“It appears to be most closely related to a family of influenza viruses called orthomyxoviruses; however, we still don’t understand much about its biology,” adds Nischay Mishra, associate research scientist at the Center for Infection and Immunity at Columbia’s Mailman School.

Importantly, the findings provide the genomic and protein sequences necessary for TiLV detection, containment, and vaccine development.

“We are shifting our focus now to implementing diagnostic tests for containment of infection and to developing vaccines to prevent disease,” says Avi Eldar of the Kimron Veterinary Institute in Bet Dagan, Israel.

The team of 18 researchers represent five institutions in four countries: the Center for Infection and Immunity and the New York Genome Center in the U.S., Tel Aviv University and Kimron Veterinary Institute in Israel; the University of Edinburgh, Scotland; and St. George’s University, Grenada, West Indies.

“The New York Genome Center was excited to join in characterizing this novel virus and contribute to this important environmental and globally impactful research,” says Toby Bloom, the Center’s deputy scientific director.

“Gumshoe epidemiology, molecular gymnastics and classical microbiological methods were required to link this new virus to disease,” says Ian Lipkin, senior author, director of the Center for Infection and Immunity and John Snow Professor of Epidemiology at the Mailman School. “Resolution of this mystery was only possible through the concerted efforts of this talented group of international collaborators.”

While best known for identifying viruses behind human disease, the Center for Infection and Immunity, pinpointed the virus beyond a disease that decimated salmon farms in Europe in 2010. They have done similar work with seals, sea lions, and Great Apes.

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The current research was supported by grants from the United States-Israel Bi-National Agricultural Research & Development Fund (BARD IS-4583-13), the Israel Ministry of Agriculture & Rural Development Chief Scientist Office (847-0389-14), U.S. National Institutes for Health (AI109761), USAID PREDICT, and a fellowship to J.E.K.T. from the Manna Center Program in Food Safety and Security at Tel Aviv University. The authors declare no conflicts.

CTSA 2016 Priority – Tilapia Farming Development

Tilapia has been identified as one of the most desired species for aquaculture farming throughout the Center for Tropical and Subtropical Aquaculture (CTSA) region. Although most farming technology is available, the development and expansion of tilapia farming still faces regional challenges. One of the highest priorities in recent years has been stock improvement, and much work has been done in that area. CTSA encourages studies to continue improving the productivity of tilapia farming, and has identified the following top priorities for FY2016:

1) Develop protocols to ensure the quality of the final products.

2) Improve regional access to disease-free tilapia with high-quality genetic traits.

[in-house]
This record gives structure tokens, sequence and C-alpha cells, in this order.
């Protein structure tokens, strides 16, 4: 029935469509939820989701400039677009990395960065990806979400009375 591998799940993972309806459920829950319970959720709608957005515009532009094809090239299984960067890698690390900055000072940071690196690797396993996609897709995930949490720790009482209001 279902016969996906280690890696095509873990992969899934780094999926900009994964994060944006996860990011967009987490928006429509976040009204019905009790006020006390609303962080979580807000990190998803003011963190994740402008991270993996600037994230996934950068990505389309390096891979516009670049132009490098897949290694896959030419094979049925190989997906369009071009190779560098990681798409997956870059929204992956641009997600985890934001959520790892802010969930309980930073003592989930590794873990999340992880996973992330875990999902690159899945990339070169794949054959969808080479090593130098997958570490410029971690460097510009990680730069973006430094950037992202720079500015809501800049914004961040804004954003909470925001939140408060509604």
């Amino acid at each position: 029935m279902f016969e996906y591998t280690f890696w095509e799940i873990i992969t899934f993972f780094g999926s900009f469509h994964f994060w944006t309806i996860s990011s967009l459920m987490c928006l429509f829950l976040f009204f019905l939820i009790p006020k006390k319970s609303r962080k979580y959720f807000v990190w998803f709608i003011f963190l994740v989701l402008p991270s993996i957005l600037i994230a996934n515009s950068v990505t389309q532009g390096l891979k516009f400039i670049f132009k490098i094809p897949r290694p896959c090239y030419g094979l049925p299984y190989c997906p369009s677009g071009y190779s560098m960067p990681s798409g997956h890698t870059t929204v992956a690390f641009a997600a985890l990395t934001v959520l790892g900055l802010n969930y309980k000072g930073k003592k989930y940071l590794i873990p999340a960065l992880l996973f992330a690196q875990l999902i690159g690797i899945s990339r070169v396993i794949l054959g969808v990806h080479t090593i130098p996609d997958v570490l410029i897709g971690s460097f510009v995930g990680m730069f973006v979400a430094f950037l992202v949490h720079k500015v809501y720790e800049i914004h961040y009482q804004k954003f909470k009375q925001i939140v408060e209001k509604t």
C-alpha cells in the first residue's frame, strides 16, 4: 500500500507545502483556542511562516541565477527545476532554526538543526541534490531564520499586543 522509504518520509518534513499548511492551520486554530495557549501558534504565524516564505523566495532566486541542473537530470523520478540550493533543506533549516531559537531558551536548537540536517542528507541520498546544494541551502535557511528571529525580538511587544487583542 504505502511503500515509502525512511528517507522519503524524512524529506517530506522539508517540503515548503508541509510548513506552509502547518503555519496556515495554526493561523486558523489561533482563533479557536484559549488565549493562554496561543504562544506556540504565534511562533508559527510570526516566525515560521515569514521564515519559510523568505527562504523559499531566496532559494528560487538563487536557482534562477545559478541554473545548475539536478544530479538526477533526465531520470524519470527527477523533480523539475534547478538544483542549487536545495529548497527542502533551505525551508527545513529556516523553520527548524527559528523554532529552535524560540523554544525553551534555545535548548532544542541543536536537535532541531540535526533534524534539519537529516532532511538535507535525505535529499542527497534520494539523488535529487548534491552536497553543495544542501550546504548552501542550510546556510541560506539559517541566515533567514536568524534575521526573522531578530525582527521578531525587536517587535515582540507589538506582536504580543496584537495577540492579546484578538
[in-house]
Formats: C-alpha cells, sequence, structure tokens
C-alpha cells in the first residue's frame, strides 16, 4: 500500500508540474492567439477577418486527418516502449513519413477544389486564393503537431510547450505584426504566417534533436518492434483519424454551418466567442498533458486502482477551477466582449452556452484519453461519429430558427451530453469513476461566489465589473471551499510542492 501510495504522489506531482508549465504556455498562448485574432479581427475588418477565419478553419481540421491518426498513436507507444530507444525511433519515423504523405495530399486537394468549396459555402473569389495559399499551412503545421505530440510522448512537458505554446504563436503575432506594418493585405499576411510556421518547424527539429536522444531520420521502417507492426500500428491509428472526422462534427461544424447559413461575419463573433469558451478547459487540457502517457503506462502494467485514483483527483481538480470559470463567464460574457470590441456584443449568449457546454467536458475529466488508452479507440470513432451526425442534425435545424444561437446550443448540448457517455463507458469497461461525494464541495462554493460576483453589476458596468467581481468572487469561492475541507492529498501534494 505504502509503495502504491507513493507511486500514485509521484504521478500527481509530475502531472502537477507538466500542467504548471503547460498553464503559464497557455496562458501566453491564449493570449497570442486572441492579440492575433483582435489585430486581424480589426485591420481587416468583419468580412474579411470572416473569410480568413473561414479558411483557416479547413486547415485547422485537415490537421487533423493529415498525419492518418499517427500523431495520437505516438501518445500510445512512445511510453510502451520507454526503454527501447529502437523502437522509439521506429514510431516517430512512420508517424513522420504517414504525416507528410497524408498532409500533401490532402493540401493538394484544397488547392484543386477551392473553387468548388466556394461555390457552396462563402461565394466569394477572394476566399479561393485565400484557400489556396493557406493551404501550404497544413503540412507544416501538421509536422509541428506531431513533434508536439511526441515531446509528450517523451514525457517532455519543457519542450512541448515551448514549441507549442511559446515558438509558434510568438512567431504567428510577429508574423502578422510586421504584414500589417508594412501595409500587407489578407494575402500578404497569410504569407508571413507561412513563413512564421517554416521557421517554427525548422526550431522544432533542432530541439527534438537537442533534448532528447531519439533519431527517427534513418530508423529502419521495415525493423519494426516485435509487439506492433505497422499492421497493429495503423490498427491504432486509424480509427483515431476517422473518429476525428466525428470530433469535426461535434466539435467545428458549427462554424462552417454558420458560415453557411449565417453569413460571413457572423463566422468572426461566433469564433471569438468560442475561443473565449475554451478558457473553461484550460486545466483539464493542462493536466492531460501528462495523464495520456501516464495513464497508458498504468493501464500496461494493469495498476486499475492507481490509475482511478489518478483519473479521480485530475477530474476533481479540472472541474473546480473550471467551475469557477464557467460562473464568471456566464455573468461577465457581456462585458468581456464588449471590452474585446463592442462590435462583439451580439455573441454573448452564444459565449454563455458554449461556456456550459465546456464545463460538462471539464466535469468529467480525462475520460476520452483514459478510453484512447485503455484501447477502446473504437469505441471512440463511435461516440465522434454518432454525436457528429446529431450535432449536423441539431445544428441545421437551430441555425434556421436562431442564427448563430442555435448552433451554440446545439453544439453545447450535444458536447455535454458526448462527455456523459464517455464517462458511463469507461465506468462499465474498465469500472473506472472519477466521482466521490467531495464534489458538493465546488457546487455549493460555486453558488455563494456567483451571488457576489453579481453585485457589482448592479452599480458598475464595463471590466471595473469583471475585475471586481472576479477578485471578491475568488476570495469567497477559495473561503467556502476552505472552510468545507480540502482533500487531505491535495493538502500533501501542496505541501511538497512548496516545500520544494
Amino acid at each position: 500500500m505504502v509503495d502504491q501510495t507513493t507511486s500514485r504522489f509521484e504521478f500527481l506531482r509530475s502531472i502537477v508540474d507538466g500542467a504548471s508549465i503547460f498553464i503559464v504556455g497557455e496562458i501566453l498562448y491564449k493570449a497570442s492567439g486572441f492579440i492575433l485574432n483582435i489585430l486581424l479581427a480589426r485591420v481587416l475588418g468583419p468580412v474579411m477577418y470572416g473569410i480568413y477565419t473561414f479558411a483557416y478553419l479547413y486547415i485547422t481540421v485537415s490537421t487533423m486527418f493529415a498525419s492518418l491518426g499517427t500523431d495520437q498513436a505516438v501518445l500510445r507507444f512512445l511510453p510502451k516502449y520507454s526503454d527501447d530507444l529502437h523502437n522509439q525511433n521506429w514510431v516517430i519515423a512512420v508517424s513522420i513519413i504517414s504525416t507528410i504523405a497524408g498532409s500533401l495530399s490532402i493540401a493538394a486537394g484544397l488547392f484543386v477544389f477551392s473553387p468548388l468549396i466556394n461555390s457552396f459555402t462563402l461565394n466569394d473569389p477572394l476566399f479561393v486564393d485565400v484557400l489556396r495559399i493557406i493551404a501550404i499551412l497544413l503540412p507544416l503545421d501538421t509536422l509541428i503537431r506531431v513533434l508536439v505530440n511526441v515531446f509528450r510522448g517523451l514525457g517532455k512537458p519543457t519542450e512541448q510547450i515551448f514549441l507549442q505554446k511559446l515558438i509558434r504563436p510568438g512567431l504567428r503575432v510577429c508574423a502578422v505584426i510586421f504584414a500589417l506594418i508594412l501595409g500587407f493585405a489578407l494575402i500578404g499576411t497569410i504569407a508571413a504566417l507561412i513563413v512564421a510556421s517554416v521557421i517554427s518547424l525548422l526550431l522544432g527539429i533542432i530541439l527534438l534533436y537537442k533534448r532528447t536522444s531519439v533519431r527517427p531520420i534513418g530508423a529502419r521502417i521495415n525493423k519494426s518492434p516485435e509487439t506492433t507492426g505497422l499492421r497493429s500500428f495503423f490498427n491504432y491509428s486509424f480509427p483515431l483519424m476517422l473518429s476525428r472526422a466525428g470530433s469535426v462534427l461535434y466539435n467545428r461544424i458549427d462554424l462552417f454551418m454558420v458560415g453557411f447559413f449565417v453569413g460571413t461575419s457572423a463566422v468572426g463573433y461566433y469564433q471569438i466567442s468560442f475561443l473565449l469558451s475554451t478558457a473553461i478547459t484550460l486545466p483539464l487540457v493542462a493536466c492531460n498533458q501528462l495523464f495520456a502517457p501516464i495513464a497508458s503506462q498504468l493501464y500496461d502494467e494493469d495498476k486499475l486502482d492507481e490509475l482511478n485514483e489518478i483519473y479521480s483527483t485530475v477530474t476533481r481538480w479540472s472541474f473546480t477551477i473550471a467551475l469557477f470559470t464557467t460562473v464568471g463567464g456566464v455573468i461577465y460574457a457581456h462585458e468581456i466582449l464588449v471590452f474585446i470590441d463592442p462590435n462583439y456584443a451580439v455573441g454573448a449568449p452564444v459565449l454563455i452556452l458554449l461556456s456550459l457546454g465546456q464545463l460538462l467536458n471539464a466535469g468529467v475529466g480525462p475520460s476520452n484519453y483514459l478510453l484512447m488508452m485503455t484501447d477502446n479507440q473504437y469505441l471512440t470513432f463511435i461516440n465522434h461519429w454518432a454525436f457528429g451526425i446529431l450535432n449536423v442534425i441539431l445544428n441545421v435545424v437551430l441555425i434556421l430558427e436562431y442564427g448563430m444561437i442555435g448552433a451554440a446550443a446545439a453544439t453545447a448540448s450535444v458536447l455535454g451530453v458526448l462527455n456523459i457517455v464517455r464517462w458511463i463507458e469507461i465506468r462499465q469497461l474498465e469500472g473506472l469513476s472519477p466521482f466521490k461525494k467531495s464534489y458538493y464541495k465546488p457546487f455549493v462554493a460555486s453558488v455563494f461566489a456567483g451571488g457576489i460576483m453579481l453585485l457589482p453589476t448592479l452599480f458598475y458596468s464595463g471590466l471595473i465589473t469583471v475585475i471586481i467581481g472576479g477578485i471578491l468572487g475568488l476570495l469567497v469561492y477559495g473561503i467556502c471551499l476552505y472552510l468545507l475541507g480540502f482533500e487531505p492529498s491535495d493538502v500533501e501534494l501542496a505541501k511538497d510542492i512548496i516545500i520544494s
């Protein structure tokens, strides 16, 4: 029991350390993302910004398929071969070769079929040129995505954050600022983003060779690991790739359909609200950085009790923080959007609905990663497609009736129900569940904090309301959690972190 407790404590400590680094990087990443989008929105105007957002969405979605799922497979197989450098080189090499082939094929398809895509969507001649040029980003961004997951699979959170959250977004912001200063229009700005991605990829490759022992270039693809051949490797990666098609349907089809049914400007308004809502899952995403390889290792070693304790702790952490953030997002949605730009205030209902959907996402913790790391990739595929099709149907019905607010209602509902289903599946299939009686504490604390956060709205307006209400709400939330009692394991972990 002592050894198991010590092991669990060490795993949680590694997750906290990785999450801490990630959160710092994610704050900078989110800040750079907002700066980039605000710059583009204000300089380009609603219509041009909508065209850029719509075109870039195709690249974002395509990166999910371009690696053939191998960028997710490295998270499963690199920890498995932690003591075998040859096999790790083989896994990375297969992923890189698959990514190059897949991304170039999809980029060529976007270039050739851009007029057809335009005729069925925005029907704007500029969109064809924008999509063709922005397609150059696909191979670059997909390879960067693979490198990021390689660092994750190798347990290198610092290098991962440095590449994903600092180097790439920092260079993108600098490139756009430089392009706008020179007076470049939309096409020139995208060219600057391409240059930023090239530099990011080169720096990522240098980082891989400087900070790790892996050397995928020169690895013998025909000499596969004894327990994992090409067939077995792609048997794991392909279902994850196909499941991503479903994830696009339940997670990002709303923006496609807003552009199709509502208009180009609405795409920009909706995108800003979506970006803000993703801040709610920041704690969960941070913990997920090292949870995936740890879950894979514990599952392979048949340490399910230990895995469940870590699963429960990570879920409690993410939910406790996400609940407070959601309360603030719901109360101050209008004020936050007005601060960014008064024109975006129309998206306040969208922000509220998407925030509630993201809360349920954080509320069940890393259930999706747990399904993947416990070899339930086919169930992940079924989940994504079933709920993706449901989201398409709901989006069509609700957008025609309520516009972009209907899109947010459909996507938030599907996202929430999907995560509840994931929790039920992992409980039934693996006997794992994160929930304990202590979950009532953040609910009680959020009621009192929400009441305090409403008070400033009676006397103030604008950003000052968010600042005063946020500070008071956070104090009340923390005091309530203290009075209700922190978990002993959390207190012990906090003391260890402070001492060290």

Center for Tropical and Subtropical Aquaculture
41-202 Kalaniana’ole Highway
Waimanalo, HI 96795

Additional Resources:

Does selection in a challenging environment produce Nile tilapia genotypes that can thrive in a range of production systems?

Authors: Ngo Phu Thoa, Nguyen Huu Ninh, Wayne Knibb & Nguyen Hong Nguyen

Abstract

This study assessed whether selection for high growth in a challenging environment of medium salinity produces tilapia genotypes that perform well across different production environments. We estimated the genetic correlations between trait expressions in saline and freshwater using a strain of Nile tilapia selected for fast growth under salinity water of 15–20 ppt. We also estimated the heritability and genetic correlations for new traits of commercial importance (sexual maturity, feed conversion ratio, deformity and gill condition) in a full pedigree comprising 36,145 fish. The genetic correlations for the novel characters between the two environments were 0.78–0.99, suggesting that the effect of genotype by environment interaction was not biologically important. Across the environments, the heritability for body weight was moderate to high (0.32–0.62), indicating that this population will continue responding to future selection. The estimates of heritability for sexual maturity and survival were low but significant. The additive genetic components also exist for FCR, gill condition and deformity. Genetic correlations of harvest body weight with sexual maturity were positive and those between harvest body weight with FCR were negative. Our results indicate that the genetic line selected under a moderate saline water environment can be cultured successfully in freshwater systems.

See full article

Scientific Reports 6, Article number: 21486 (2016)
doi:10.1038/srep21486

This work is licensed under a Creative Commons Attribution 4.0 International License.

 

How to Sex Tilapia

Fish in general are difficult to sex and distinguishing male from female tilapia can be a challenge. Tilapia grown in pond culture can have a problem with excess reproduction. This can lead to stunted growth and lower production rates.

To prevent this problem, farmers can use monosex culture by separating the males from females. Typically, males are preferrred because they grow to a larger size and have greater profit potential.

You can look for physical differences between the sexes. The following description is from Tilapia: Life History and Biology by Thomas Popma and Michael Masser:

“The sex of a 1-ounce (25-gram) tilapia fingerling can be determined by examining the genital papilla located immediately behind the anus (Fig. 1). In males the genital papilla has only one opening (the urinary pore of the ureter) through which both milt and urine pass. In females the eggs exit through a separate oviduct and only urine passes through the urinary pore. Placing a drop of dye (methylene blue or food coloring) on the genital region helps to highlight the papilla and its openings.”

Fins and genital papilla of the Nile Tilapia.

Fins and genital papilla of the Nile Tilapia. (Credit: Tilapia: Life History and Biology by Thomas Popma and Michael Masser)

 

 

 

 

 

 

 

 

 

The following picture gives you a reference for differentiating the sex of tilapia.

Male and female tilapia are determined by viewing the genital papilla. The tilapia on the left is a male and on the right is a female tilapia. (Credit: Fish and Allied Aquaculture, Auburn Univ.)

 

 

 

 

 

 

 

 

 

 

 

 

 

 

 

Home growers can use tilapia behavior to help sex their tilapia. Put a small number of tilapia in an aquarium along with some gravel. The male will typically dig a nest and defend it. Females will tend to hide unless they are spawning. You can remove males that display nesting behavior one by one and move them to separate containers. When the remaining fish no longer show nesting behavior, then you can assume they are all females. You can add one of the males back into the aquarium and start a breeding colony.

How to identify gender in tilapia